Making Arthritis Drugs Accessible
Many people find that the arthritis drugs they have been
are not accessible to them.
inaccessibility can be due to lack of insurance coverage,
low income, or denials from insurance companies.
Soaring prescription prices also compound the problem
of inaccessibility. But when access to prescription
drugs seems like a dead-end, there may still be other
avenues to try. In the May-June 2000 issue of 'Arthritis
Today', the official publication of the Arthritis
Foundation, some sound advice is offered which can
help bring necessary medications within reach. There
are particular do's and don'ts which can improve your
chances to obtain what you need.
The "Do" List
Be a savvy consumer
If you are a health insurance subscriber, learn exactly
what your plan covers. Familiarize yourself with the
schedule of benefits and know its limits. Determine
what medications are on the list of approved drugs,
called the formulary. If you have a choice of plans,
compare benefits and formularies. Remember also that
formularies can change, so be sure you are updated.
Be careful if you shop internationally
Many drugs can be obtained at significantly lower prices
outside the United States, in Canada and Mexico. When
considering the potential savings, remember that U.S.
law prohibits purchasing drugs which are not approved
by the FDA (Food and Drug Administration). Foreign
copies of approved American drugs are also prohibited.
There is no assurance that you will receive genuine
prescription drugs in foreign countries.
Ask your doctor for help
Seek the help of your doctor by asking him/her to write
a letter. Initial refusal by an insurance company to pay
for a prescription may possibly be reversed if your
doctor explains in a letter the absolute necessity of the
drug in your particular case.
Talk to your benefits director
If you have healthcare coverage through your employer,
view the benefits director as a supporter and someone
who can help you. The benefits director is often in a
position to influence the insurance company. Explain
your problem to the benefits director and enlist their
help. The benefits director may be your link to a
Look into assistance programs
Pharmaceutical Assistance Programs are offered by
many drug companies for people in medical and financial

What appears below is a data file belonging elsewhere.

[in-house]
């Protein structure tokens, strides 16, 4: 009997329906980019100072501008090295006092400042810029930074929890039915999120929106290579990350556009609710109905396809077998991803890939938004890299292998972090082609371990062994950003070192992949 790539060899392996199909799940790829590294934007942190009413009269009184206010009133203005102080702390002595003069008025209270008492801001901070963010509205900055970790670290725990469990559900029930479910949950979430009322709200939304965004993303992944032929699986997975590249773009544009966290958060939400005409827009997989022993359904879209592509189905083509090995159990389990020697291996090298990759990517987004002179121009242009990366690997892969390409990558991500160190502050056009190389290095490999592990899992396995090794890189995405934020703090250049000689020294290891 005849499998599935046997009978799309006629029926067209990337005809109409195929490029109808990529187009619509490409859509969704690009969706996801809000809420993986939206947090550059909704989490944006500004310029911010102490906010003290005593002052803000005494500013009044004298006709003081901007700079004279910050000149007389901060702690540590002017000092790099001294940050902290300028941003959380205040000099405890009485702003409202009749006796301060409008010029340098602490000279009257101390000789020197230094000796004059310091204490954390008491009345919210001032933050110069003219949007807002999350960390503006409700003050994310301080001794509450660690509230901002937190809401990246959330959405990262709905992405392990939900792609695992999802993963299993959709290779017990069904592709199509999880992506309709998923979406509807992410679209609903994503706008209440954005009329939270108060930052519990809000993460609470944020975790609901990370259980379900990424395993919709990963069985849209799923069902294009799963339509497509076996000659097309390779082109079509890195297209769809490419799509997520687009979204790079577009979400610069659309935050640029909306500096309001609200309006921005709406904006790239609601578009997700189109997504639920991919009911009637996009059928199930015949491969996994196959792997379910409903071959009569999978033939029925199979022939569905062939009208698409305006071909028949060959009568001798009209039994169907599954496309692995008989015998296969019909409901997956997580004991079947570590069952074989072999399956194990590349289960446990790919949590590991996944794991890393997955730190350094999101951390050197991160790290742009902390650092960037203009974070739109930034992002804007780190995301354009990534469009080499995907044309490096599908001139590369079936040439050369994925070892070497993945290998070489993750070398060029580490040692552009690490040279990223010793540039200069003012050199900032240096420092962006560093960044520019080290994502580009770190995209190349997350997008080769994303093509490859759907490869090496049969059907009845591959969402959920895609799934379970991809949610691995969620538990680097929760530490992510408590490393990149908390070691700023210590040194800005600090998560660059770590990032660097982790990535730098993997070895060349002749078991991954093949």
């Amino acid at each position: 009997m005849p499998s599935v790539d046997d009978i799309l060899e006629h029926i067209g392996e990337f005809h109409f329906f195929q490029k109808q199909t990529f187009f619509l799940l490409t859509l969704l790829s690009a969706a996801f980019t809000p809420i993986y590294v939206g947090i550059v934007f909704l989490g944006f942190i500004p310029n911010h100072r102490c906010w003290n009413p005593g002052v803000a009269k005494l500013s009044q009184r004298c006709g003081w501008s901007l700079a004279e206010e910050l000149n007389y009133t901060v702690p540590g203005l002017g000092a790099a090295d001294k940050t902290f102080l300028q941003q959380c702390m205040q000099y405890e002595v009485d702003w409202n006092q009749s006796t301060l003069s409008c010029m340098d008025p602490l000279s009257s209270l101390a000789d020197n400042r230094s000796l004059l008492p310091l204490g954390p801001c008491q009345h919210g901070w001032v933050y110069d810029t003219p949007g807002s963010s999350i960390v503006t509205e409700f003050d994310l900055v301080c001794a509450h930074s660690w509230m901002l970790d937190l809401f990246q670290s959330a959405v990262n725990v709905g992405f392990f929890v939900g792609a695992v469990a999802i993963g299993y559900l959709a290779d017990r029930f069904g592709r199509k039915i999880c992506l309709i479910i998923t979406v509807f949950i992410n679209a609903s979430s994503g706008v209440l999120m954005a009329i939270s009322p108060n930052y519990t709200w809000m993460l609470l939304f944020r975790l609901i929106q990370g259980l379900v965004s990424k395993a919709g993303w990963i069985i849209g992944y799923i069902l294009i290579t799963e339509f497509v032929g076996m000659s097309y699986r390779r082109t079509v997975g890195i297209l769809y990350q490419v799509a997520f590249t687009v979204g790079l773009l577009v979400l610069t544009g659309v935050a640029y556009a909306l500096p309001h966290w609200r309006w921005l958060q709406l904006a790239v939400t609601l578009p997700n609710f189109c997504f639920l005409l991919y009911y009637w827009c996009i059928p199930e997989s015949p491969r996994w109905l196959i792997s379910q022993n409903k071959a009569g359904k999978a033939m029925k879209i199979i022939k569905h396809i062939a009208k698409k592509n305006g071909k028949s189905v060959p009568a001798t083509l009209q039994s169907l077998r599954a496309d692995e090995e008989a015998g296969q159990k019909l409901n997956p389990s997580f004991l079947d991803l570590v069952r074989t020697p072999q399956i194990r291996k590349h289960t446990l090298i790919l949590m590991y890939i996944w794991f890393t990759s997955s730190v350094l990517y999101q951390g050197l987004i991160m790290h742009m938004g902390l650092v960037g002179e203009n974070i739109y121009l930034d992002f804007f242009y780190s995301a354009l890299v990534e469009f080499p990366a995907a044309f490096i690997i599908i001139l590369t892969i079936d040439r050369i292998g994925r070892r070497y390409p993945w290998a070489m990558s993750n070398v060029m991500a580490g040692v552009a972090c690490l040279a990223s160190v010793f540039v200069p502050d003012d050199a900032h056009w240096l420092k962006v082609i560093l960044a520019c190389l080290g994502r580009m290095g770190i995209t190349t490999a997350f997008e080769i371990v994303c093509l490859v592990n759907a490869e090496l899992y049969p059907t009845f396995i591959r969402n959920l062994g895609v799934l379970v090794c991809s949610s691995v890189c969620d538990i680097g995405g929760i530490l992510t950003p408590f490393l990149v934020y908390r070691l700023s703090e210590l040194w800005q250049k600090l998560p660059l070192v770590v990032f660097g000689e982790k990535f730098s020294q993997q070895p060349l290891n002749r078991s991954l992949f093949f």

need. The requirements for qualification can vary
among the different drug companies but all call for an
application, a prescription, and a doctor's signature.
People considered for assistance programs are typically
uninsured with low income but some people qualify with
Check the Drug Hotline list:
Assistance Program Applications
Waiting List For
If the drug you need is not on the list,
a guide is available
Cost Containment Research Institute
Washington, D.C. to further help you.
If the drug you
need is on the list:
Call the drug manufacturer (in some cases your
doctor must make the call)
Inquire about their pharmaceutical assistance
Request an application
Once the application is received, fill it out and
have your doctor sign it
Your doctor must furnish a valid prescription
If your application is approved the drug is mailed
to your doctor's office
For a small to modest fee, there are organizations
can help with the paperwork.
The Medicine Program charges a $5 fee
for each drug and refunds the fee
the application is rejected.
Indigent Patient Services,
Inc. charges a
one-time $25 set-up fee plus $10 per
Shop for the best price
Compare prices to find the lowest cost
by calling your
local pharmacy or by
going in person to check their price
Consider mail order options and
when searching for the best price too.
Ask your doctor for samples
As a short term solution ask your doctor for free
samples. This is a particularly good idea
if you wish to
evaluate a new drug
prior to committing to it long term.
Remember though that samples are not available
drugs, nor are they available
Consider making your voice heard
Become an advocate and lobby for future change.
of the hottest issues for Election 2000
reform which would include a
prescription plan for the
elderly and disabled.
Stick with it
When considering what steps to take to help manage
your drug costs, persistence and patience
All of the suggestions require
determination and effort,
but none are quick solutions.
The "Don't" List
Don't skip or reduce medications
It's bad news to skip or trim doses of medications
purpose of budget-cutting.
This scheme may actually
backfire since your disease can progress
times you don't take medications as scheduled.
eventuality may be a need for
resulting in increased cost.
Don't hold your doctor responsible
Bear in mind that your doctor prescribes
the best drugs
available to treat your
specific case. Beyond that, your
miraculously prevent difficulties which
may encounter in obtaining the drugs.
together with your doctor
Try to find solutions which will
bring the drugs within your reach.
"Finding A Way - How To Handle Prescription Drug
Arthritis Today magazine,
May-June 2000, by